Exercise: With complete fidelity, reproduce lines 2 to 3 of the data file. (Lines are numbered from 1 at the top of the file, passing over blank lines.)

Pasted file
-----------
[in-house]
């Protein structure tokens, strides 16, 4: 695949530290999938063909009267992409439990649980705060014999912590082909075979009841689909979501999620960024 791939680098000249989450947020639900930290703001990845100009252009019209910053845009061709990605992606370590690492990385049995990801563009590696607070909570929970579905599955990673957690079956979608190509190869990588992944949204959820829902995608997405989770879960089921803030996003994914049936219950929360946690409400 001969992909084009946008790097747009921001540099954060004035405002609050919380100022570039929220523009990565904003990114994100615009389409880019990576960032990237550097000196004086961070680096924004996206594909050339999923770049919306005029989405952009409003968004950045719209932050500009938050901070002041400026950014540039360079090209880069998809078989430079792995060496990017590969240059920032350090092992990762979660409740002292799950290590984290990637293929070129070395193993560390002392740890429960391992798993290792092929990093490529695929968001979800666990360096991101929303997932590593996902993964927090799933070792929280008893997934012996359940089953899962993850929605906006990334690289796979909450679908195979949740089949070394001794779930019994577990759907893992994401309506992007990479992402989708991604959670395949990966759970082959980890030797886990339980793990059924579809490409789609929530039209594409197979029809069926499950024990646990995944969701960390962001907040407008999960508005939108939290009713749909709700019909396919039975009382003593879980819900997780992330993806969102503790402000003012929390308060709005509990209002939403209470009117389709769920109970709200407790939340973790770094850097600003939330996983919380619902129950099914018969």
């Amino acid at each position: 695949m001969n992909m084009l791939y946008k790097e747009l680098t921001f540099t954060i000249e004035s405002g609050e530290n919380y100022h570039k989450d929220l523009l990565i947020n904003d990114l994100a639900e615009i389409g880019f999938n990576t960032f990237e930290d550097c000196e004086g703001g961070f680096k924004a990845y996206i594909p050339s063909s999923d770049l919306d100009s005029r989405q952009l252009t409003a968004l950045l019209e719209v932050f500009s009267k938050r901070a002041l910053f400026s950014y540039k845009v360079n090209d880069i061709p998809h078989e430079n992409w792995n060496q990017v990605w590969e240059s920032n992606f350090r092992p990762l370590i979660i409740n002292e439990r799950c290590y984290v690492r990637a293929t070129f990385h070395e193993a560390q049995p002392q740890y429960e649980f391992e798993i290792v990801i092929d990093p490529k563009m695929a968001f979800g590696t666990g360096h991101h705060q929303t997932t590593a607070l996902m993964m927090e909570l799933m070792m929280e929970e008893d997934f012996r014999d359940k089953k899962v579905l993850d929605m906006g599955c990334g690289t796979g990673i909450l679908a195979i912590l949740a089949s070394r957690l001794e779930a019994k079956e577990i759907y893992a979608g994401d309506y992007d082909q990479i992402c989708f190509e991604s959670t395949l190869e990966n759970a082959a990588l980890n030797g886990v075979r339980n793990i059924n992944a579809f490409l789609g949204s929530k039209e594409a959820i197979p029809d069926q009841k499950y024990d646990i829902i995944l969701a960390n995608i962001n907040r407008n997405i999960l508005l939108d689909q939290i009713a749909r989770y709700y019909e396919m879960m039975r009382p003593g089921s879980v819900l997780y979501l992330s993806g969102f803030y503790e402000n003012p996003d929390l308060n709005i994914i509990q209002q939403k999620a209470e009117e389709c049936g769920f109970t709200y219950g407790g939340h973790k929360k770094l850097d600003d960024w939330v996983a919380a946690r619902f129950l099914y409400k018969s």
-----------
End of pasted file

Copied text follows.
């Protein structure tokens, strides 16, 4: 695949530290999938063909009267992409439990649980705060014999912590082909075979009841689909979501999620960024 791939680098000249989450947020639900930290703001990845100009252009019209910053845009061709990605992606370590690492990385049995990801563009590696607070909570929970579905599955990673957690079956979608190509190869990588992944949204959820829902995608997405989770879960089921803030996003994914049936219950929360946690409400 001969992909084009946008790097747009921001540099954060004035405002609050919380100022570039929220523009990565904003990114994100615009389409880019990576960032990237550097000196004086961070680096924004996206594909050339999923770049919306005029989405952009409003968004950045719209932050500009938050901070002041400026950014540039360079090209880069998809078989430079792995060496990017590969240059920032350090092992990762979660409740002292799950290590984290990637293929070129070395193993560390002392740890429960391992798993290792092929990093490529695929968001979800666990360096991101929303997932590593996902993964927090799933070792929280008893997934012996359940089953899962993850929605906006990334690289796979909450679908195979949740089949070394001794779930019994577990759907893992994401309506992007990479992402989708991604959670395949990966759970082959980890030797886990339980793990059924579809490409789609929530039209594409197979029809069926499950024990646990995944969701960390962001907040407008999960508005939108939290009713749909709700019909396919039975009382003593879980819900997780992330993806969102503790402000003012929390308060709005509990209002939403209470009117389709769920109970709200407790939340973790770094850097600003939330996983919380619902129950099914018969």
């Amino acid at each position: 695949m001969n992909m084009l791939y946008k790097e747009l680098t921001f540099t954060i000249e004035s405002g609050e530290n919380y100022h570039k989450d929220l523009l990565i947020n904003d990114l994100a639900e615009i389409g880019f999938n990576t960032f990237e930290d550097c000196e004086g703001g961070f680096k924004a990845y996206i594909p050339s063909s999923d770049l919306d100009s005029r989405q952009l252009t409003a968004l950045l019209e719209v932050f500009s009267k938050r901070a002041l910053f400026s950014y540039k845009v360079n090209d880069i061709p998809h078989e430079n992409w792995n060496q990017v990605w590969e240059s920032n992606f350090r092992p990762l370590i979660i409740n002292e439990r799950c290590y984290v690492r990637a293929t070129f990385h070395e193993a560390q049995p002392q740890y429960e649980f391992e798993i290792v990801i092929d990093p490529k563009m695929a968001f979800g590696t666990g360096h991101h705060q929303t997932t590593a607070l996902m993964m927090e909570l799933m070792m929280e929970e008893d997934f012996r014999d359940k089953k899962v579905l993850d929605m906006g599955c990334g690289t796979g990673i909450l679908a195979i912590l949740a089949s070394r957690l001794e779930a019994k079956e577990i759907y893992a979608g994401d309506y992007d082909q990479i992402c989708f190509e991604s959670t395949l190869e990966n759970a082959a990588l980890n030797g886990v075979r339980n793990i059924n992944a579809f490409l789609g949204s929530k039209e594409a959820i197979p029809d069926q009841k499950y024990d646990i829902i995944l969701a960390n995608i962001n907040r407008n997405i999960l508005l939108d689909q939290i009713a749909r989770y709700y019909e396919m879960m039975r009382p003593g089921s879980v819900l997780y979501l992330s993806g969102f803030y503790e402000n003012p996003d929390l308060n709005i994914i509990q209002q939403k999620a209470e009117e389709c049936g769920f109970t709200y219950g407790g939340h973790k929360k770094l850097d600003d960024w939330v996983a919380a946690r619902f129950l099914y409400k018969s």